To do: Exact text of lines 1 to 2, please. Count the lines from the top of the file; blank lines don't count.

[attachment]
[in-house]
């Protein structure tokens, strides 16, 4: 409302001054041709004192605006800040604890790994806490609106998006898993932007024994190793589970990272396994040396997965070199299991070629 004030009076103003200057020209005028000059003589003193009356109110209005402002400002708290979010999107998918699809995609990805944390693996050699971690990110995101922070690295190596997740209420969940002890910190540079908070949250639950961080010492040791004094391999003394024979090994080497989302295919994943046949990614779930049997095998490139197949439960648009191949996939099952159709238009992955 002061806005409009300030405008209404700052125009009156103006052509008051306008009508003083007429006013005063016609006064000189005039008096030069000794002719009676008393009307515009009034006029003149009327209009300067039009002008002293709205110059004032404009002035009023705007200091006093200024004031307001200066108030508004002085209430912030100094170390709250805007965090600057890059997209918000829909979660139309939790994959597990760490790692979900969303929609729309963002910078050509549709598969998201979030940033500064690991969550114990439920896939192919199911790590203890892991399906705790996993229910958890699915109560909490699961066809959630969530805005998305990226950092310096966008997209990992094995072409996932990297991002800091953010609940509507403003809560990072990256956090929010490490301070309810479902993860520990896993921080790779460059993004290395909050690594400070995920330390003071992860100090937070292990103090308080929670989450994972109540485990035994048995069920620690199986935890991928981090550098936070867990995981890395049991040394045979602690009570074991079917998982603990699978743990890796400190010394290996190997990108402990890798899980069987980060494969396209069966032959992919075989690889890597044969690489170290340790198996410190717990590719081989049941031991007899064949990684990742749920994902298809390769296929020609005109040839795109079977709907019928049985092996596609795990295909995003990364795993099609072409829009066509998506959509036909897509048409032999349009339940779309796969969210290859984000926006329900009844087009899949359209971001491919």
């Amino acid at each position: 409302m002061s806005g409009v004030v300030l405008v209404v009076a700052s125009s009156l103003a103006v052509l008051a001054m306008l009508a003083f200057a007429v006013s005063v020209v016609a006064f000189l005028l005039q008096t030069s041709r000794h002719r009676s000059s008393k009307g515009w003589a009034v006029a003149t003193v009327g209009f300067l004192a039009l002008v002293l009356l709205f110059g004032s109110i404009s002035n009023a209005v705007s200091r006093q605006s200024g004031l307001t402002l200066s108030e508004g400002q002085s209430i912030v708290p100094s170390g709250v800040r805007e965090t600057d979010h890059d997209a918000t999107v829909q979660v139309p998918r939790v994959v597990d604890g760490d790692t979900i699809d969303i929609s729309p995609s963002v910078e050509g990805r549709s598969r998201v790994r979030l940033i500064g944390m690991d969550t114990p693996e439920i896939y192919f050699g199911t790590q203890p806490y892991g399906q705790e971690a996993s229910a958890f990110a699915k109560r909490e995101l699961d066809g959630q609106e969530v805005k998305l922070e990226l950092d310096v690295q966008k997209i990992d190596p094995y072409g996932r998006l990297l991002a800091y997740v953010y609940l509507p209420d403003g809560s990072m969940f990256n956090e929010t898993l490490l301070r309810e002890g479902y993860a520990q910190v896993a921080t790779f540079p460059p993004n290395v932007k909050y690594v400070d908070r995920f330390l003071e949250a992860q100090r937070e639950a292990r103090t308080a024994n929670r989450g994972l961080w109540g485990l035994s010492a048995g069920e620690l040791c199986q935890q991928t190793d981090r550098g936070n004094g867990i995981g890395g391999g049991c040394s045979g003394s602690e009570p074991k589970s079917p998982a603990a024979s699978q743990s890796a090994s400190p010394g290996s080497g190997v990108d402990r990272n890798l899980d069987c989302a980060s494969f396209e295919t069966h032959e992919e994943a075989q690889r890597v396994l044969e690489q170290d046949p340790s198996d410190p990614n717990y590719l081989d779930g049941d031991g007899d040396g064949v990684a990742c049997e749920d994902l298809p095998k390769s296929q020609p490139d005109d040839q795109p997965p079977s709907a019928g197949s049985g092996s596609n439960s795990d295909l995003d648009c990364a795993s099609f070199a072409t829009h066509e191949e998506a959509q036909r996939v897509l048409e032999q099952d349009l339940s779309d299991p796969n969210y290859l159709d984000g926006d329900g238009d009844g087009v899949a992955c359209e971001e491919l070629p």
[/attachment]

[in-house]
């Protein structure tokens, strides 16, 4: 409302001054041709004192605006800040604890790994806490609106998006898993932007024994190793589970990272396994040396997965070199299991070629 004030009076103003200057020209005028000059003589003193009356109110209005402002400002708290979010999107998918699809995609990805944390693996050699971690990110995101922070690295190596997740209420969940002890910190540079908070949250639950961080010492040791004094391999003394024979090994080497989302295919994943046949990614779930049997095998490139197949439960648009191949996939099952159709238009992955 002061806005409009300030405008209404700052125009009156103006052509008051306008009508003083007429006013005063016609006064000189005039008096030069000794002719009676008393009307515009009034006029003149009327209009300067039009002008002293709205110059004032404009002035009023705007200091006093200024004031307001200066108030508004002085209430912030100094170390709250805007965090600057890059997209918000829909979660139309939790994959597990760490790692979900969303929609729309963002910078050509549709598969998201979030940033500064690991969550114990439920896939192919199911790590203890892991399906705790996993229910958890699915109560909490699961066809959630969530805005998305990226950092310096966008997209990992094995072409996932990297991002800091953010609940509507403003809560990072990256956090929010490490301070309810479902993860520990896993921080790779460059993004290395909050690594400070995920330390003071992860100090937070292990103090308080929670989450994972109540485990035994048995069920620690199986935890991928981090550098936070867990995981890395049991040394045979602690009570074991079917998982603990699978743990890796400190010394290996190997990108402990890798899980069987980060494969396209069966032959992919075989690889890597044969690489170290340790198996410190717990590719081989049941031991007899064949990684990742749920994902298809390769296929020609005109040839795109079977709907019928049985092996596609795990295909995003990364795993099609072409829009066509998506959509036909897509048409032999349009339940779309796969969210290859984000926006329900009844087009899949359209971001491919």